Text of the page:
Pushing towards developing the Indian Navy’s amphibious warfare capabilities, four major local shipyards are in a race to construct six highspeed landing craft (HSLC) that will strengthen the country’s ability to land troops, tanks and armoured vehicles on enemy shores.
Reliance Naval & Engineering, L&T shipyard, Goa Shipyard and Cochin Shipyard have responded to the Navy’s request for information (RFI) to procure the HSLC, issued on September 22, sources with knowledge of the matter said. The RFI seeks details of contractors’ technical and financial capabilities to manufacture the equipment.
“The companies responded with their technical capabilities, their design of the product and how they will execute the manufacturing,” said one of the sources.
The HSLC are a much-needed requirement of the Navy, which wants them capable to be operated from landing platform docks (LPDs), or large amphibious warships.
During an amphibious operation, an LPD anchors about 25-30 miles off the coast and about four HSLC emerge out of it and transport troops and vehicles, including tanks, to the shore. In addition, the Navy wants the crafts to have the ability to be used in ‘over the horizon’ scenarios, which means beyond the visual and radar range of the shoreline.
The Navy wants the HSLC to transport tanks, armoured vehicles, equipment and cargo of at least 65 tonnes, plus a minimum of 180 troops, from ship to shore.
This paraphernalia will obviously be transported in different configurations.
The HSLC will have strong bulletproof and armour plating with machine guns on both sides, providing protection to the personnel it is transporting. They will also have cameras for all-round viewing.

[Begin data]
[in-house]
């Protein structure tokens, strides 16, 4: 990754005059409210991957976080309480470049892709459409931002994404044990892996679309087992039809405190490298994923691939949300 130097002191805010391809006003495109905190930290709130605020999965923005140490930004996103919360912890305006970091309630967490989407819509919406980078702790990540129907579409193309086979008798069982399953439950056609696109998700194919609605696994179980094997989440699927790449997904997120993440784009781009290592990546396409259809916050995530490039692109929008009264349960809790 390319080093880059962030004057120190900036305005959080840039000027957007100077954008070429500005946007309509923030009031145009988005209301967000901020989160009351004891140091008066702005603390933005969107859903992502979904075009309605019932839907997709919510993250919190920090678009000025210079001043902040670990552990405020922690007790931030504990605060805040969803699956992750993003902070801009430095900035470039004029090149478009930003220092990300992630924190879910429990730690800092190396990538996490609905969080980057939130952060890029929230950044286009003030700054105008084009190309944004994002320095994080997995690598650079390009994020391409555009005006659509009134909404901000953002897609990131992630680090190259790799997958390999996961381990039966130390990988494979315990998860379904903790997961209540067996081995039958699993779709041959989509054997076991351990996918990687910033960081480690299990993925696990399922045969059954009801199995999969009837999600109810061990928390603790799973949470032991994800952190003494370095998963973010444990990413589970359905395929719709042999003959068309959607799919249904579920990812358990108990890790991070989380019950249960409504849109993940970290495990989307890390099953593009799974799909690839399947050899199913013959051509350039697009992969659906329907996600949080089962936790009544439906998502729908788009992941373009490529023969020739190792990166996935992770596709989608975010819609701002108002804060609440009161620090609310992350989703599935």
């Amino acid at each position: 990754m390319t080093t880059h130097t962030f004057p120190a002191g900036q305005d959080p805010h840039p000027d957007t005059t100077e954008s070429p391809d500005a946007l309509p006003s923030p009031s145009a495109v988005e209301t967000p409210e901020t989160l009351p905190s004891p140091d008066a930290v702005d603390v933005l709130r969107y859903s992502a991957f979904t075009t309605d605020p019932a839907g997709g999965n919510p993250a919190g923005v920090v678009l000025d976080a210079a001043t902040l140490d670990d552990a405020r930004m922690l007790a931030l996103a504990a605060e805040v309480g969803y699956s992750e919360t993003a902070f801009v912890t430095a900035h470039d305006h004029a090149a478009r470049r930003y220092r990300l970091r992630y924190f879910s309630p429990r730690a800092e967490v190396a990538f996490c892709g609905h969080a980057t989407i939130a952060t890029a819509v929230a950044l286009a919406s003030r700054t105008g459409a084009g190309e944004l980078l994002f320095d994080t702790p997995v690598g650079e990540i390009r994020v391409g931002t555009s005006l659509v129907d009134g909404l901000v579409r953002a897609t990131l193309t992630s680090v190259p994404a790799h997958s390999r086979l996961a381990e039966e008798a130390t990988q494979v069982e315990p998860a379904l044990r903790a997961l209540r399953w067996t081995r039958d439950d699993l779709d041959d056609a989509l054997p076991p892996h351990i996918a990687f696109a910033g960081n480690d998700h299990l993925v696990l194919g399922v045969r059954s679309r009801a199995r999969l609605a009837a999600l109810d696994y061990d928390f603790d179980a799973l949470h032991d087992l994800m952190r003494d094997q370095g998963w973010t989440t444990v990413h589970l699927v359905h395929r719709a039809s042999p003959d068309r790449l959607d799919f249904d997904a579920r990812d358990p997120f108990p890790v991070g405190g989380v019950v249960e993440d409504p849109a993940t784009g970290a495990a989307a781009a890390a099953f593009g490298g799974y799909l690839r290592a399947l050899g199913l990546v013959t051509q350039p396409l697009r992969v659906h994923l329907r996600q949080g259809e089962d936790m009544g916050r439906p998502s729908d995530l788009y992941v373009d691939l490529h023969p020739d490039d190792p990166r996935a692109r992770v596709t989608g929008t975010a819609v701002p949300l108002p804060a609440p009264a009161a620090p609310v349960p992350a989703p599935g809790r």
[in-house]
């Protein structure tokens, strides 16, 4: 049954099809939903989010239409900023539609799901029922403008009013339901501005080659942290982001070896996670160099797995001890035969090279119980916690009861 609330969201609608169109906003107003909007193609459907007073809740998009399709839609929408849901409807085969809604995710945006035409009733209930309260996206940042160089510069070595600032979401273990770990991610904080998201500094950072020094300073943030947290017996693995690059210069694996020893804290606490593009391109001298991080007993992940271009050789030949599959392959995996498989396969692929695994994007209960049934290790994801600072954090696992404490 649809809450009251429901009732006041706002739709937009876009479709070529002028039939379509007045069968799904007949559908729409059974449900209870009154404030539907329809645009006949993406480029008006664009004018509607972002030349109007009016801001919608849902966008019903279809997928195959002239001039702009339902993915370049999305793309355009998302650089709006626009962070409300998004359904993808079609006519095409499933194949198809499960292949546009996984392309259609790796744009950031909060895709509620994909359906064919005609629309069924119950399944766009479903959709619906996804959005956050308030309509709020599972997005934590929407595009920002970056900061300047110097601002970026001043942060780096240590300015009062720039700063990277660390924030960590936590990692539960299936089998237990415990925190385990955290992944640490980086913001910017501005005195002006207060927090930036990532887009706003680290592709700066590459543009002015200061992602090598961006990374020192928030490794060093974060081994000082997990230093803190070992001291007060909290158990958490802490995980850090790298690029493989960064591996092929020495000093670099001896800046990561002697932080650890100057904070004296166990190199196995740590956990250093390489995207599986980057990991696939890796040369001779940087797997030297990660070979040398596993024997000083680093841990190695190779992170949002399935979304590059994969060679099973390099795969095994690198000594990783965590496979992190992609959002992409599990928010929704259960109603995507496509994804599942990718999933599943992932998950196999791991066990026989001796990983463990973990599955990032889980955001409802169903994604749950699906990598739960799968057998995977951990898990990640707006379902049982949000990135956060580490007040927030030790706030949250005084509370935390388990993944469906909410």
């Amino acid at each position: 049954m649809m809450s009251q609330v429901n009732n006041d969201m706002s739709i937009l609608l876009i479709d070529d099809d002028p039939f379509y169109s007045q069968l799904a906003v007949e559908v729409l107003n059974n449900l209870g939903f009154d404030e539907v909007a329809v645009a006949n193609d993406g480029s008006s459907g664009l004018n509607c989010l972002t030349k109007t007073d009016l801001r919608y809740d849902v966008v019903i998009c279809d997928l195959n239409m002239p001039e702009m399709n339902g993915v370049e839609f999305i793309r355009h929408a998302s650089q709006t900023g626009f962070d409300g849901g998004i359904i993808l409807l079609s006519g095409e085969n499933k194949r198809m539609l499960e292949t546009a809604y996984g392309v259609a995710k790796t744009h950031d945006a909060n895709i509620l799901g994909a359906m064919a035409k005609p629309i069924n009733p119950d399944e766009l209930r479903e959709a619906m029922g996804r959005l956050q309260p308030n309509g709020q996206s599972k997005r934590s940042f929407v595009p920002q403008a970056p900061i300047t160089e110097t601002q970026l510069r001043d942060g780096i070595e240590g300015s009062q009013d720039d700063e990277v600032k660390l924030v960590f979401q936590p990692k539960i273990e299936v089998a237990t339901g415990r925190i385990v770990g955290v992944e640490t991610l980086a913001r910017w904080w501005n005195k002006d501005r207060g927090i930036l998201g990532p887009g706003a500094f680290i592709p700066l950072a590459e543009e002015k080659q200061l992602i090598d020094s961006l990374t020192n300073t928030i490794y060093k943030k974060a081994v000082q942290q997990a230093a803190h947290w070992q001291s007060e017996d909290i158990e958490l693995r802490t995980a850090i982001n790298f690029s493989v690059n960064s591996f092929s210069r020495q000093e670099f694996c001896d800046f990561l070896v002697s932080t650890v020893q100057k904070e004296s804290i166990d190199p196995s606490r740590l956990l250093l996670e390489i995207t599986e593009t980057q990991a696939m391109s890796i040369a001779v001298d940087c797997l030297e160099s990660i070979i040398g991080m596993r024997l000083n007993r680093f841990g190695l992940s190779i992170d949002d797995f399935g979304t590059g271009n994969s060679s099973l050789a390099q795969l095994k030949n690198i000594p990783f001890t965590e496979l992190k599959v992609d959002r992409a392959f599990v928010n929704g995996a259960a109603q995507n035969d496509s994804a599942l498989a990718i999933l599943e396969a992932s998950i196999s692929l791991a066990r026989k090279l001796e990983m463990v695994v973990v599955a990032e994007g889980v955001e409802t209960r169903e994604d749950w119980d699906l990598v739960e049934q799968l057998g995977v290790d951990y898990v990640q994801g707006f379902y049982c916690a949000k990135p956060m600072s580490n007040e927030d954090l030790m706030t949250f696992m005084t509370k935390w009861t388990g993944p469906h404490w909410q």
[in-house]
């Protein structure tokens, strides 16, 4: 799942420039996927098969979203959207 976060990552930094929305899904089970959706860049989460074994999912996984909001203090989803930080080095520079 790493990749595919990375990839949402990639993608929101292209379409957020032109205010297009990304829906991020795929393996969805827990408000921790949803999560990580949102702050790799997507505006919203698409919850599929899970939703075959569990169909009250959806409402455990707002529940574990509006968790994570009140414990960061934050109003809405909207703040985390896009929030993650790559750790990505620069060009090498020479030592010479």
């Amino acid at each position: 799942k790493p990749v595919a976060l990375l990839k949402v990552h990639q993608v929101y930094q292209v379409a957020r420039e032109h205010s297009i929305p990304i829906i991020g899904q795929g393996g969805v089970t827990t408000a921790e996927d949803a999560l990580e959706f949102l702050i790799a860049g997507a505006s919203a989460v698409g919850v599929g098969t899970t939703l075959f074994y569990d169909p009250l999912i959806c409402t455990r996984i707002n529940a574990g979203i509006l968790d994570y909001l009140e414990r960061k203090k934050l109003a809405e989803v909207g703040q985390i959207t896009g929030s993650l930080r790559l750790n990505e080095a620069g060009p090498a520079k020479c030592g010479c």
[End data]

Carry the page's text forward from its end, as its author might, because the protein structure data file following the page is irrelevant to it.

Besides amphibious operations, the crafts can also be used for humanitarian aid, disaster relief and logistic support for island territories. The six crafts are estimated to cost a total of Rs 3,000 crore and are for delivery in 2023.
The Navy’s LPD project also includes procurement of four warships for Rs 20,000 crore. It is one of the biggest contracts for the private sector, wherein Reliance Defence has teamed up with French defence major Naval Group, and L&T has tied up with Spain’s Navantia in the race to build the platforms. The commercial bids are yet to be opened.
These LPDs must have large capacity for storing and transporting tanks, vehicles, troops and even helicopters.
Each LPD must have four landing craft mechanised (LCMs), which are smaller as compared to the HSCL and cannot carry vehicles and tanks.
With the acquisition of the HSLC, the LPDs can have a combination of HSLCs and LCMs for amphibious operations.
Helicopters on the deck of the LPDs can also be used for transporting soldiers. This is where the navy’s procurement of naval multi-role and utility helicopters also becomes important, because those will play a crucial role in anti-submarine warfare and transportation of troops.
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